As Google says, “the wind cries for transmission.” But the opposite is true as well: without new wind and solar energy projects, we would not need to build so many new transmission lines. Each...
bankruptcy court. Such an approach would promote stability and becalm (to some degree) the tumultuous seas on which many energy merchants find themselves. Either way, both the present and future will be affected. Looming uncertainty regarding who is the final arbiter (FERC or the bankruptcy court) of whether a debtor can reject unprofitable power contracts means energy merchants have more aspects to consider before filing for bankruptcy. For some, bankruptcy may no longer be meaningful. For the future, a complex and uncertain allocation between FERC and the courts could stunt budding efforts to supply standard-offer-service and provider-of-last-resort services by competitive procurement, as well as other competitive initiatives.
Oral argument in the appeal to the Fifth Circuit is scheduled for May 5, 2004.
- See Kenneth Irvin and Robert Loeffler, "Restructure or Bust?: Why FERC Must Yield to Bankruptcy Law," , Oct. 1, 2003, at 17.
- Section 365 gives a debtor the right, upon bankruptcy approval, to breach the contract in question, and makes the debtor liable only for damages (albeit generally as a general unsecured pre-petition claim). Despite a rejection, the debtor is also liable for any and all amounts owed from the creditor's performance after the bankruptcy filing, which is referred to as an administrative expense. See 11 U.S.C. §§ 365, 503.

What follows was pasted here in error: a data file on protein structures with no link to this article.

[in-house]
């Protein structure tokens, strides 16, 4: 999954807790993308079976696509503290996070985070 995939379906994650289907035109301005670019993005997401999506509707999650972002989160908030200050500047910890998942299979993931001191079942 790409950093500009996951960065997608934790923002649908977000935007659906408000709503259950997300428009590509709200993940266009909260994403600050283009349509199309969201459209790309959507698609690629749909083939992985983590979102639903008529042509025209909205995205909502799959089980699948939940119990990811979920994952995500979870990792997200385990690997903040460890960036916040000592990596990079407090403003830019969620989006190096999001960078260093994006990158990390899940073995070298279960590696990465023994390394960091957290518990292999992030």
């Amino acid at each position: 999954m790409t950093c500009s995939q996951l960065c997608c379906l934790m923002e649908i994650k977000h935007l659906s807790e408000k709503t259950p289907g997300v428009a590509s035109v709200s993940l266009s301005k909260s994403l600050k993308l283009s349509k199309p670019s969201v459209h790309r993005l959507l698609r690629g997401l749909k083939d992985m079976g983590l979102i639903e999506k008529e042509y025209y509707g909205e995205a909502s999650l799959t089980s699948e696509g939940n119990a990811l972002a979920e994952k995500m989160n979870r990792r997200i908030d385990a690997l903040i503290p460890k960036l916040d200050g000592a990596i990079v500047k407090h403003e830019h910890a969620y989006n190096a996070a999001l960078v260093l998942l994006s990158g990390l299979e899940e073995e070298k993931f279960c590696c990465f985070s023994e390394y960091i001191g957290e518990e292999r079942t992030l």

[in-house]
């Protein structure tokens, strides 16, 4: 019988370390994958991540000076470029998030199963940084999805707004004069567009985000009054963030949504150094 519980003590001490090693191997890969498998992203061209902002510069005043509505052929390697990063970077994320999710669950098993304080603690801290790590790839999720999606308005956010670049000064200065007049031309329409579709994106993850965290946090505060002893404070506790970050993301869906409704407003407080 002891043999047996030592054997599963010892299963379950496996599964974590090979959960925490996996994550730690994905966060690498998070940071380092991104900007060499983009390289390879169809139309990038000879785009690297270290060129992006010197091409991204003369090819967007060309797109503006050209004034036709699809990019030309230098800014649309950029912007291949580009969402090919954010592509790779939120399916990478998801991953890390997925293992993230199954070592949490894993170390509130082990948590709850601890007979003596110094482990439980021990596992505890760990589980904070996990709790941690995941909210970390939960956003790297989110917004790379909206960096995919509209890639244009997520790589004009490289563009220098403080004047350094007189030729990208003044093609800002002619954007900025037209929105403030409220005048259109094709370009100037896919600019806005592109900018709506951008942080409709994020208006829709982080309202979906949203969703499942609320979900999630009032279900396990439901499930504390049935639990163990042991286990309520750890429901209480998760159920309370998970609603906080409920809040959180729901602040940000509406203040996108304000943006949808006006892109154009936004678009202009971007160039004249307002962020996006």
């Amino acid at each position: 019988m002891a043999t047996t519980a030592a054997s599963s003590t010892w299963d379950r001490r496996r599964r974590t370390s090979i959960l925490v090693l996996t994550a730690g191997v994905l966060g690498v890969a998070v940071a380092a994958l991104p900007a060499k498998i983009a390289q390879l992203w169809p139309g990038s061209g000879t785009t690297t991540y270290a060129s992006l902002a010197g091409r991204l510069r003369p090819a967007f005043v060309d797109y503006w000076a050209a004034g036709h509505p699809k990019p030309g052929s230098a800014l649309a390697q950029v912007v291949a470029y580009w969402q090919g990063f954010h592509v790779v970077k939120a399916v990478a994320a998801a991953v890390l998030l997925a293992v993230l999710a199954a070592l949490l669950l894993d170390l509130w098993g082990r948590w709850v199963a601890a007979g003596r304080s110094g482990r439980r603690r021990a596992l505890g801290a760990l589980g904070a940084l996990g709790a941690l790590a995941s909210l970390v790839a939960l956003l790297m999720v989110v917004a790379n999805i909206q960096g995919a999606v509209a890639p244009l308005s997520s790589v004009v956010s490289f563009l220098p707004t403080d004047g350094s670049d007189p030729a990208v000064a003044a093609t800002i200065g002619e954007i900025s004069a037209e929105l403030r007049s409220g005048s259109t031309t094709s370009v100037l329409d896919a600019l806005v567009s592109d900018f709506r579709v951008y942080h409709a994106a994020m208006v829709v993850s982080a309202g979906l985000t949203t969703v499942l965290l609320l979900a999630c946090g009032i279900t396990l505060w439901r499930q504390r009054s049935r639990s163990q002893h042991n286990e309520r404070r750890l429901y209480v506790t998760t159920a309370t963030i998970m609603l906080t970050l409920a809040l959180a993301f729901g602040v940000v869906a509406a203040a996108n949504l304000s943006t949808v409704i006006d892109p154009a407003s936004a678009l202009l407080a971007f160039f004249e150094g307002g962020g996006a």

- Matt Daily, "Utilities Shunning Power Markets With New Plants," Reuters, March 2, 2004, available at
also reported in Energy Central, available at
- , No. 03-3754, 2003 WL 21507685 (S.D.N.Y. June 30, 2003) (District Court's NRG Decision); ), Order Upholding Contract, 104 FERC 61,210 (2003); , 104 FERC 61,211 (2003) (). In its Rehearing Decision issued Aug. 15, 2003, FERC ruled that it could force a merchant generator to continue to perform under a forward power contract even though the bankruptcy judge had already allowed the merchant generator to reject the contract.
- In , 303 B.R. 304 (N.D. Tex. 2003) (District Court's Mirant Decision); see also (In ), 299 B.R. 152 (Bankr. N.D. Tex. 2003) (Bankruptcy Court's ).
- District Court's at 307.
- Bankruptcy Court's , 299 B.R. at 158-63, 169-70 (exercising its authority to enter "necessary or appropriate" orders by entering preliminary injunction preventing FERC from requiring debtors to perform under PEPCO agreements and thereby impairing debtors' ability to reject those contracts).
- at 170.
- at 161-62 (noting that there are other particular exceptions to the general authority to reject contracts in section 365, such as those for commodities or collective bargaining agreements).
- See at 163 (citing decisions "consistently" holding debtors may not be required to perform rejected contracts) (citations omitted).
- District Court's , 303 B.R. at 310-11.
- , 824 F.2d 1465 (5th Cir.), amended, 831 F.2d 557 (5th Cir. 1987).
- District Court's , 2003 WL 21507685, at *3 (finding that wholesale power contract between NRG and Connecticut Light and Power fell within FPA's purview and FERC's exclusive jurisdiction); see also District Court's , 303 B.R. at 313-18 (agreeing with District Court's and holding that FERC has exclusive jurisdiction over wholesale sales of electric energy in interstate commerce).
- District Court's at 317 ("In effect, Debtors are asking